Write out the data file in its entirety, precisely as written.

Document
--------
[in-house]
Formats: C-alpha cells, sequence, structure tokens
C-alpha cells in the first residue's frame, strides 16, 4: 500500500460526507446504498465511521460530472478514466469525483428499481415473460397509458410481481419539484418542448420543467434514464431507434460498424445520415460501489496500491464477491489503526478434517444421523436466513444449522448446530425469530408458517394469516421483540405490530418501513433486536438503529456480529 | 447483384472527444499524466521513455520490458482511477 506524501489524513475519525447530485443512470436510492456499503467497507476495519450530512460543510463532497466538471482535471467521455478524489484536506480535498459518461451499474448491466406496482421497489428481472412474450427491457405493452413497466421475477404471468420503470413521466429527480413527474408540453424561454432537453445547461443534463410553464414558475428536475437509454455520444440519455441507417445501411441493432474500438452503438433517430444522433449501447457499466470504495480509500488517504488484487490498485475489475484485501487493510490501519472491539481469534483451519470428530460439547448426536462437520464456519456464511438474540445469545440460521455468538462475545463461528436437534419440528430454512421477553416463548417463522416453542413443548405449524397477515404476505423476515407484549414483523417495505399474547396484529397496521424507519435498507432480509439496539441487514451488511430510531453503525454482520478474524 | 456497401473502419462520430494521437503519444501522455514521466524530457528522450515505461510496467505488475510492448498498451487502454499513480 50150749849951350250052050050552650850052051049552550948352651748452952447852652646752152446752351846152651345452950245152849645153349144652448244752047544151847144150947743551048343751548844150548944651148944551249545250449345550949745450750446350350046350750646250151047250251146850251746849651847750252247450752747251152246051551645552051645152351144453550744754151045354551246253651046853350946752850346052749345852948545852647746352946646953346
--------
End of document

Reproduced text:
[in-house]
Formats: C-alpha cells, sequence, structure tokens
C-alpha cells in the first residue's frame, strides 16, 4: 500500500460526507446504498465511521460530472478514466469525483428499481415473460397509458410481481419539484418542448420543467434514464431507434460498424445520415460501489496500491464477491489503526478434517444421523436466513444449522448446530425469530408458517394469516421483540405490530418501513433486536438503529456480529 | 447483384472527444499524466521513455520490458482511477 506524501489524513475519525447530485443512470436510492456499503467497507476495519450530512460543510463532497466538471482535471467521455478524489484536506480535498459518461451499474448491466406496482421497489428481472412474450427491457405493452413497466421475477404471468420503470413521466429527480413527474408540453424561454432537453445547461443534463410553464414558475428536475437509454455520444440519455441507417445501411441493432474500438452503438433517430444522433449501447457499466470504495480509500488517504488484487490498485475489475484485501487493510490501519472491539481469534483451519470428530460439547448426536462437520464456519456464511438474540445469545440460521455468538462475545463461528436437534419440528430454512421477553416463548417463522416453542413443548405449524397477515404476505423476515407484549414483523417495505399474547396484529397496521424507519435498507432480509439496539441487514451488511430510531453503525454482520478474524 | 456497401473502419462520430494521437503519444501522455514521466524530457528522450515505461510496467505488475510492448498498451487502454499513480 50150749849951350250052050050552650850052051049552550948352651748452952447852652646752152446752351846152651345452950245152849645153349144652448244752047544151847144150947743551048343751548844150548944651148944551249545250449345550949745450750446350350046350750646250151047250251146850251746849651847750252247450752747251152246051551645552051645152351144453550744754151045354551246253651046853350946752850346052749345852948545852647746352946646953346